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FCA Qui Notes
May 20, 2024

More Insight Into DOJ’s Civil Cyber Fraud Initiative: Insight Global Settles DOJ Cyber Fraud Case Over PHI Protection

Qui Notes: Unlocking the False Claims Act

Earlier this month, the Department of Justice (DOJ) announced a settlement with Atlanta-based Insight Global LLC resolving claims under the False Claims Act (FCA) relating to alleged deficiencies in Insight Global’s cybersecurity measures in performing a pandemic-related government contract. This is the fourth settlement under DOJ’s Civil Cyber Fraud Initiative. As part of the settlement, Insight Global agreed to pay US$2.7 million to avert litigation in a qui tam suit brought by a relator.

According to the settlement agreement, the Pennsylvania Department of Health retained Insight Global in August 2020 to provide staff to conduct contact tracing as part of the state’s Covid-19 mitigation efforts. Pennsylvania used federal covid-relief funds to pay for the engagement. The contract allegedly contained a provision requiring Insight Global to safeguard the protected health information (PHI) it would obtain as part of its work and keep that information “confidential and secure.” Yet, according to the government, Insight Global transmitted data in ways that did not live up to this requirement, including by sending PHI in unencrypted emails and storing it in files that were not password-protected and were potentially accessible to the public via internet links. The settlement notes that while Insight Global managers received complaints from internal staff that such information was unsecure and potentially accessible to the public and did nothing for several months, Insight Global later took remedial steps before the government’s investigation began.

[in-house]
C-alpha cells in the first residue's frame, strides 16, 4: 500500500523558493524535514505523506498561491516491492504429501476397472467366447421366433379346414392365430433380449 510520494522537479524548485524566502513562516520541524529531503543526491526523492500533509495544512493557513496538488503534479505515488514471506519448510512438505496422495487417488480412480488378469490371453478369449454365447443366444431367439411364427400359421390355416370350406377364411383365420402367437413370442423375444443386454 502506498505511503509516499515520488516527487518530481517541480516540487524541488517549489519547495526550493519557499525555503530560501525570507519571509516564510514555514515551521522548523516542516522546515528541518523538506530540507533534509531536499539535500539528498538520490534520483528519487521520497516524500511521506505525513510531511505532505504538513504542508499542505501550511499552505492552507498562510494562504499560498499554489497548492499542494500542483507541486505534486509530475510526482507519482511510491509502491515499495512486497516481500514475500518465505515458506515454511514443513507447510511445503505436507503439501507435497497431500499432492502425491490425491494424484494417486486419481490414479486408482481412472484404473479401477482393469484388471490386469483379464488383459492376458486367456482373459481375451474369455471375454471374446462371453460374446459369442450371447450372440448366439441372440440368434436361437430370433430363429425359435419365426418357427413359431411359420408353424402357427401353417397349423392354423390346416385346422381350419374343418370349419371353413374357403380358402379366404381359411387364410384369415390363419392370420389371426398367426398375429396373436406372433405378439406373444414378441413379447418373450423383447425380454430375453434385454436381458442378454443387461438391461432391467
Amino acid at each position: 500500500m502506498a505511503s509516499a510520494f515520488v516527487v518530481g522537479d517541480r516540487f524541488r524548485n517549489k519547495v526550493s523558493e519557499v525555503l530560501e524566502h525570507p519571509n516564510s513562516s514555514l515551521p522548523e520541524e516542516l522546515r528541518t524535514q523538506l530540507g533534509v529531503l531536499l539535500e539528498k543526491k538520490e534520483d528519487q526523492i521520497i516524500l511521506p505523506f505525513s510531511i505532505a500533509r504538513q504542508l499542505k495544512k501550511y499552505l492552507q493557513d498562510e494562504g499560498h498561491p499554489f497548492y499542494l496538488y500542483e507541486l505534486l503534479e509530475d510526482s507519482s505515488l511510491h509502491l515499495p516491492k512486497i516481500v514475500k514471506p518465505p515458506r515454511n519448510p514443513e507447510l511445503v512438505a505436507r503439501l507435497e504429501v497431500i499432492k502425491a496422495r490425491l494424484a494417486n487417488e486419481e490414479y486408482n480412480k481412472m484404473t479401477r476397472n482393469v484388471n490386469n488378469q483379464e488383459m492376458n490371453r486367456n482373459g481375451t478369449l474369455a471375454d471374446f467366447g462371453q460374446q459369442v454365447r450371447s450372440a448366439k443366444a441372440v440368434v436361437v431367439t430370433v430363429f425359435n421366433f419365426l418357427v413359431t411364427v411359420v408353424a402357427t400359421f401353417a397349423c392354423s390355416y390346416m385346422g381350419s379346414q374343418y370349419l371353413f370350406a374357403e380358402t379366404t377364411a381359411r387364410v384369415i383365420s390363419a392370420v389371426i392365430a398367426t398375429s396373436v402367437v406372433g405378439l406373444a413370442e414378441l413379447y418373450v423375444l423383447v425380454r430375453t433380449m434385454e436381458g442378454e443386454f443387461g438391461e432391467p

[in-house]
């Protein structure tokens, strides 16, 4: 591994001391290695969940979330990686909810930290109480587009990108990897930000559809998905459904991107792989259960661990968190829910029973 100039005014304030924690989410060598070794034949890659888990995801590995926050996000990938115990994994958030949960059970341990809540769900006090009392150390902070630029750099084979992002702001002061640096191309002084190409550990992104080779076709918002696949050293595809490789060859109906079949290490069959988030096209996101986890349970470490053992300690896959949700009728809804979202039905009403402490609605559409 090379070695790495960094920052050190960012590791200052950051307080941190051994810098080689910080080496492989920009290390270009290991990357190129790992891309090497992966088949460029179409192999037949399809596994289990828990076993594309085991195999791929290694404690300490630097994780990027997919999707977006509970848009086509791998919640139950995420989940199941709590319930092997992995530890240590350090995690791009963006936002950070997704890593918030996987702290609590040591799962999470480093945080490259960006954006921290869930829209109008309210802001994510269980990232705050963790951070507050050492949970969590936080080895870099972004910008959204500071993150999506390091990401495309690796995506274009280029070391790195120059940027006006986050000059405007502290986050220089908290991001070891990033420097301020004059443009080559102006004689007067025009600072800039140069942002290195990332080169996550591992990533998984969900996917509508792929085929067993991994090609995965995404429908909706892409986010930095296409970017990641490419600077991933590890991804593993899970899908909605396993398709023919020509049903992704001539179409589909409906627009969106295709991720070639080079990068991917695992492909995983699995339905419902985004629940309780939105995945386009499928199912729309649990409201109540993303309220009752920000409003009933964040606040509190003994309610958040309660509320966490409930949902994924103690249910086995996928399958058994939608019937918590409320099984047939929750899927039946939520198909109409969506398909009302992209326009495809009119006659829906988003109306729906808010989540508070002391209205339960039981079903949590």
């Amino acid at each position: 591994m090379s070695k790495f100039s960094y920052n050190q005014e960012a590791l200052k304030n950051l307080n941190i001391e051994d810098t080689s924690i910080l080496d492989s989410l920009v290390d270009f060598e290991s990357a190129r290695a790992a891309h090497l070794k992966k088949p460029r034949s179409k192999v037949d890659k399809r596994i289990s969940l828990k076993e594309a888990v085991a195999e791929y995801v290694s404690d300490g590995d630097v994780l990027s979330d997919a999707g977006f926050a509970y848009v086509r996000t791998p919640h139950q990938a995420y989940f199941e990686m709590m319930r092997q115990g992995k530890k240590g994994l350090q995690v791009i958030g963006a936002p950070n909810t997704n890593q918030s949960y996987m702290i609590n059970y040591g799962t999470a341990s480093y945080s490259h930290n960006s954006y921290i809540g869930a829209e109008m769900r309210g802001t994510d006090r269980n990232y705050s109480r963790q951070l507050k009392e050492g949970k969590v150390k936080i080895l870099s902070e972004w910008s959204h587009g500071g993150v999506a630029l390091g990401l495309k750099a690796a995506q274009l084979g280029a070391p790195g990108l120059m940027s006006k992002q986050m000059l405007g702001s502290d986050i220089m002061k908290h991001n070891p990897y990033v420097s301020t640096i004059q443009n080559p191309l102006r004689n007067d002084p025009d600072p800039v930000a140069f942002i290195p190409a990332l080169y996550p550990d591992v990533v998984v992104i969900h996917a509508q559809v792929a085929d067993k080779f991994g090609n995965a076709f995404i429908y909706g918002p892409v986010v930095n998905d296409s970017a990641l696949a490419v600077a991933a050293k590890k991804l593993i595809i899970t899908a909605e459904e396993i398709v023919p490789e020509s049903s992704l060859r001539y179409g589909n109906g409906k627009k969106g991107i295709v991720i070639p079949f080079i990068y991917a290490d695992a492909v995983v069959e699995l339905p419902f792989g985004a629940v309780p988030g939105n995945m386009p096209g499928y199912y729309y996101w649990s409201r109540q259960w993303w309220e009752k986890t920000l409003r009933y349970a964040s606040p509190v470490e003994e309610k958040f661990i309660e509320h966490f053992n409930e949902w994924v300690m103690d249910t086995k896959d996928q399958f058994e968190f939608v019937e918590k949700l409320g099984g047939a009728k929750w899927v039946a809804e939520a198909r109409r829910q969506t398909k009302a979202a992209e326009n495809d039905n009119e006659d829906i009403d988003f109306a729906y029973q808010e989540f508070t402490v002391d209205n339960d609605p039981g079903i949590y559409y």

Though the relator initiated this suit shortly before DOJ unveiled the Civil Cyber Fraud Initiative, DOJ’s press release seems to take credit for it as part of the initiative, making it the fourth settlement so far in about two-and-a-half years. DOJ’s press release quotes the U.S. Attorney for the relevant district in Pennsylvania as saying that “cybersecurity is a critical part of most, if not all, federally funded contracts,” highlighting that DOJ views this as a broad-based initiative to ensure cybersecurity compliance among federal contractors performing work of all kinds. That said, it is notable that three of the four settlements announced thus far under the initiative have related to alleged mishandling of PHI. As we’ve blogged about previously, though, FCA allegations relating to cybersecurity can and do span a wide variety of fact patterns, including in industries other than health care.

As the initiative’s third year continues on, we can expect to see more cyber-related settlements and litigation under the FCA. We’ll continue to keep you updated on them here at Qui Notes.

© Arnold & Porter Kaye Scholer LLP 2024 All Rights Reserved. This blog post is intended to be a general summary of the law and does not constitute legal advice. You should consult with counsel to determine applicable legal requirements in a specific fact situation.